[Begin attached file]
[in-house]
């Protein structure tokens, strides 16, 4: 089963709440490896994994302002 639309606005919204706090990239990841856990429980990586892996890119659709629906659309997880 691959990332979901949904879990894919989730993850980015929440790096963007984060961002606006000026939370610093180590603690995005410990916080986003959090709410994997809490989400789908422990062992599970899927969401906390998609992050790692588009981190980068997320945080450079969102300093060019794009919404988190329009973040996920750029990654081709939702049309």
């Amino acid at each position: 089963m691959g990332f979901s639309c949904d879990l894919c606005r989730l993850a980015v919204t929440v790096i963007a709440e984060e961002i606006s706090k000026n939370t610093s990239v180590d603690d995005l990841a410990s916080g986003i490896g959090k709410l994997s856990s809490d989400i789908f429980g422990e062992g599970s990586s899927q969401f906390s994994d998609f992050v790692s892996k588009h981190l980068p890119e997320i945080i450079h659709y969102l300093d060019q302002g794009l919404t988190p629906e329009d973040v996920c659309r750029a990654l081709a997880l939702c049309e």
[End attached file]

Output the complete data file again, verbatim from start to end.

[in-house]
């Protein structure tokens, strides 16, 4: 089963709440490896994994302002 639309606005919204706090990239990841856990429980990586892996890119659709629906659309997880 691959990332979901949904879990894919989730993850980015929440790096963007984060961002606006000026939370610093180590603690995005410990916080986003959090709410994997809490989400789908422990062992599970899927969401906390998609992050790692588009981190980068997320945080450079969102300093060019794009919404988190329009973040996920750029990654081709939702049309």
């Amino acid at each position: 089963m691959g990332f979901s639309c949904d879990l894919c606005r989730l993850a980015v919204t929440v790096i963007a709440e984060e961002i606006s706090k000026n939370t610093s990239v180590d603690d995005l990841a410990s916080g986003i490896g959090k709410l994997s856990s809490d989400i789908f429980g422990e062992g599970s990586s899927q969401f906390s994994d998609f992050v790692s892996k588009h981190l980068p890119e997320i945080i450079h659709y969102l300093d060019q302002g794009l919404t988190p629906e329009d973040v996920c659309r750029a990654l081709a997880l939702c049309e």